Read Full Post »

My sister!

Read Full Post »

Thanks – 002

I probably do not say it enough.

Thank you for caring about us
Wanting us to succeed
Thank you for the effort you put
Wherever you see need

Thank you for thinking about us
How we can make things better
Thank you for the dreams you have
Of a future that is greater

Thank you for the food you make
To delight and to nourish
Thank you for your thoughtful gifts
I keep, use and cherish

Thank you for the fun and laughter
The happy times we share
Thank you Kay
For being there.

24th Nov 2011

Read Full Post »

Bila Chills

Anything Goes. Except Nothing.

Alexis Chateau

Activist. Writer. Explorer.

lizwala

One of a kind

Mama Grace Hostel

Mama Grace Hostel

Kuolewa

On being a wife, a mother...and everything in between.

Createschool

Learn Create Share

likesandpokes

Reflections, Inspirational. Challenging.

Sustainable Evolution

You may evolve -- but can you sustain it?

allaboutmanners

Just another WordPress.com site

Owaahh

One story is good, till another is told.

Daily (w)rite

A DAILY RITUAL OF WRITING

Purplerays

spiritual enlightenment and self improvement

Trust, Love & Diapers

Follow Team Sama as we embark on life's greatest adventure - parenthood!

My Book of Stupidity

Just a Fictional Journal of a Fictional Entity!

Hiking Photography

Beautiful photos of hiking and other outdoor adventures.

The Green-Walled Tower

A fiction blog of funny and dark stories

HarsH ReaLiTy

A Good Blog is Hard to Find

mum at heart

A mum of three still young at heart living it up in London!

Leo Kinuthia Blog

Inform. Engage. Inspire. Transform.

mybeautfulthings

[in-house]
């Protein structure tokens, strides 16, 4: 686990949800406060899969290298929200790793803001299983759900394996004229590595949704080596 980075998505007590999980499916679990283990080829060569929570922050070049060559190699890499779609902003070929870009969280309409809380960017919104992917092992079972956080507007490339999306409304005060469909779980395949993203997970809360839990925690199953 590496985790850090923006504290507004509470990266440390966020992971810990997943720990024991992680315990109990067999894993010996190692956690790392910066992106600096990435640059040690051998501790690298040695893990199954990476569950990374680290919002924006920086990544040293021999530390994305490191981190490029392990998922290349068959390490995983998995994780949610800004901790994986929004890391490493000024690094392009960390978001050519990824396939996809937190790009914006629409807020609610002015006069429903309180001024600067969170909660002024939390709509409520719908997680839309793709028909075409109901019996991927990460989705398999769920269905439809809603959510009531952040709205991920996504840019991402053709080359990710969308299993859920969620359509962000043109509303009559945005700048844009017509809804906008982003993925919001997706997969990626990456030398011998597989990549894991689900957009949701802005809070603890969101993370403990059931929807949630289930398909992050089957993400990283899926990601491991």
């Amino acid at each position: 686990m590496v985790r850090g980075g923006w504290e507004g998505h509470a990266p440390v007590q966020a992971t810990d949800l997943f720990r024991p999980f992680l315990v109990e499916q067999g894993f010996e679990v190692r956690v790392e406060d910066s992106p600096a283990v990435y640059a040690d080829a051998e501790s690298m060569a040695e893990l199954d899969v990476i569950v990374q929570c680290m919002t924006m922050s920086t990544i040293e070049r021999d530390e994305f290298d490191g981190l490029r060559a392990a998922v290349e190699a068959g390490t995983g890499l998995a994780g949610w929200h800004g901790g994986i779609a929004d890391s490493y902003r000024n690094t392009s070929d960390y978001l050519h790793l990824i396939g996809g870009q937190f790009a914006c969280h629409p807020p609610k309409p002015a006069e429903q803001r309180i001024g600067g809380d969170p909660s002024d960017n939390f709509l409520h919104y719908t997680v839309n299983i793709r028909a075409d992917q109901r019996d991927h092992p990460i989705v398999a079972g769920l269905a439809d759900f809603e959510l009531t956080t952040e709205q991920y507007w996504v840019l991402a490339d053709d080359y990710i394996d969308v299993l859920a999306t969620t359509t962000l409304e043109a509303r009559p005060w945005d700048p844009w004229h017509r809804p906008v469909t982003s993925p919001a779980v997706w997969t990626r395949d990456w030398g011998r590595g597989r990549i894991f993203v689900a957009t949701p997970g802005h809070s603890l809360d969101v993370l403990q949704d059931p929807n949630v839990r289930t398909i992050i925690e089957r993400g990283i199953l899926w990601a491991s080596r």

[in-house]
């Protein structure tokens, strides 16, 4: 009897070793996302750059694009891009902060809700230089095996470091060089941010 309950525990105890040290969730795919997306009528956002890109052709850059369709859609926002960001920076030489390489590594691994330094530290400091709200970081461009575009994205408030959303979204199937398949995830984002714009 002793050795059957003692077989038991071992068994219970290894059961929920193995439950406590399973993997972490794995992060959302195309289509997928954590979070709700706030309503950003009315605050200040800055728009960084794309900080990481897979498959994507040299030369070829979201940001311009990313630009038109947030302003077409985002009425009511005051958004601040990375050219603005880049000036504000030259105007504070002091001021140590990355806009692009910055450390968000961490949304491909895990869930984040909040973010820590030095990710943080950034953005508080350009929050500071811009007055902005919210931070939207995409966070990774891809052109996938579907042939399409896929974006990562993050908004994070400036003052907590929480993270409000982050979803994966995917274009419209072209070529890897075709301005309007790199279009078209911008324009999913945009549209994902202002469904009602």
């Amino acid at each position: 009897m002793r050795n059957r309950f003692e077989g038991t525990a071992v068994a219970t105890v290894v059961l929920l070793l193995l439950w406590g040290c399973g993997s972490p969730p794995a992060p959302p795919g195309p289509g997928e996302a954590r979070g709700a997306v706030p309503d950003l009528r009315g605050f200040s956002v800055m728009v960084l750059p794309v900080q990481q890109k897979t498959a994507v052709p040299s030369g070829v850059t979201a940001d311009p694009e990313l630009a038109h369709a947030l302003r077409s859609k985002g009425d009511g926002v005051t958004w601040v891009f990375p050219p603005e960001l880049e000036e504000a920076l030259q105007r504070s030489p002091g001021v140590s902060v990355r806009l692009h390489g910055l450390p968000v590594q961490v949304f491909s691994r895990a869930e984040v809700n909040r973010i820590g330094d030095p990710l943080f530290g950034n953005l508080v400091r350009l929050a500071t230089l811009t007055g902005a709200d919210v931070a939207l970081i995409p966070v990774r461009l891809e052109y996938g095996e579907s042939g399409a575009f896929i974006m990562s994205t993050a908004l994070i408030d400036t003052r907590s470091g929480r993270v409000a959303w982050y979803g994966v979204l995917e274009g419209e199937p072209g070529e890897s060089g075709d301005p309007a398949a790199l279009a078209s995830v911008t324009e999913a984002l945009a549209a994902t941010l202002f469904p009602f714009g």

Finding the beautiful in the everyday

bekindrewrite

write unto others as you would have them write unto you

The Eclectic Eccentric

writer. shopaholic. foodie. beach bum. wanderer.

Njenva's Ramblings

Ramblings of an Amazon warrior chic.....

Kindredspirit23's Blog

We are all Kindred Spirits; connected in Life

Austere Alacrity

Sang-Froid Est De Rigueur

Meanwhile, Melody Muses...

Poetry to Heal the Heart

Shikumwathi's Blog

From Kathy's Kitchen

The Blog of Author Tim Ferriss

Tim Ferriss's 4-Hour Workweek and Lifestyle Design Blog

Things You Realize After You Get Married

Things You Realize After You Get Married.com site

This, that and the other thing

Looking at life through writing and photography

Brett Fish

Sucking the Marrow out of Life

Get Fit Simply

Fitness, simply put

Reading Pleasure

A blog of books and literature

The Better Man Project ™

a journey into the depths

Sarah Ann Hall

Reporting on writing in progress or, more probably, not.

vb's reverbs

current news items inspire short fiction and poetry

castelsarrasin

The work and activities of a writer/bargee

mezzojan

a libretto for the comic opera of my life

%d bloggers like this: